Manufacture led to specialization of workers and the division of labor among them; thus it enhanced their productivity on the one hand while on the other it increased the level of exploitation of the worker, turning him into a “partial worker” (Marx) chained to one labor operation for his entire life.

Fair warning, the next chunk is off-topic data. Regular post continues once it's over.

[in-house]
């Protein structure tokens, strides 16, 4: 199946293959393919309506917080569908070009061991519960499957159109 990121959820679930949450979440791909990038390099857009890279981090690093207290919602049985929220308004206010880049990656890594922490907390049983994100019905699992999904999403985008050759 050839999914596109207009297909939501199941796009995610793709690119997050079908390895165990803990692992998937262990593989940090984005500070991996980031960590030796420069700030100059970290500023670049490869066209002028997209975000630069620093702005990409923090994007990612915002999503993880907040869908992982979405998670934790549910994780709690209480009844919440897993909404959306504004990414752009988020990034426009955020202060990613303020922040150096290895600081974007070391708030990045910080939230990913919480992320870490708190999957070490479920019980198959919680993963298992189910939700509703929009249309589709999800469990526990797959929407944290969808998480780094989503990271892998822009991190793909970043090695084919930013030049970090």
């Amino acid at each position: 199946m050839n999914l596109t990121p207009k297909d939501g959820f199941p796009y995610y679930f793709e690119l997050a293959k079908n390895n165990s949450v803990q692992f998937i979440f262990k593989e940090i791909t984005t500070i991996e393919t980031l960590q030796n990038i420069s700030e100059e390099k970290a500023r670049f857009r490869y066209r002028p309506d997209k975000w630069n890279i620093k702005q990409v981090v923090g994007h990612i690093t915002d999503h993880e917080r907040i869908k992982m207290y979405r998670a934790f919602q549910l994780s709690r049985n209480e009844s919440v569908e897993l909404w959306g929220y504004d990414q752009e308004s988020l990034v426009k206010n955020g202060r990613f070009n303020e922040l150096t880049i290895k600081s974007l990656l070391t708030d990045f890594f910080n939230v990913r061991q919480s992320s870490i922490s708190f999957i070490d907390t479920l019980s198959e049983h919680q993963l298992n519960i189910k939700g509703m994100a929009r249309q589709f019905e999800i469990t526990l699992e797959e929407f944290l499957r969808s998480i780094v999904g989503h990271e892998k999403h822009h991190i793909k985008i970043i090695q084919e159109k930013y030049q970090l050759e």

The origin and development of manufacture in the economically developed countries of Western Europe signified the growth of capitalism, which accelerated the disintegration of feudalism. Manufacture over time replaced the feudally organized handicraft industry of the medieval guilds. The classical form of the development of manufacture occurred in England (16th-18th centuries), where all three forms became widespread, above all in the textile industry and the production of paper and glass; manufacture was most prominent in metalworking and shipbuilding. In Holland, manufacture spread everywhere in the 16th century, primarily in new branches and in industrial centers that were not bound by guild restrictions (wool weaving and rug-making; textile manufacture with the scattered system of domestic production). Manufacture often involved processing raw materials exported from the colonies. In France scattered manufacture arose in the 16th and 17th centuries on the base of the rural cloth and tanning industries; centralized manufacture emerged in book printing and metalworking, in which the production of luxury items was prominent. In the silk weaving industry mixed manufacture was encountered most frequently. In Germany, mixed manufacture arose in the early 17th century, but it did not develop further until the early 19th century because of the country’s general economic backwardness.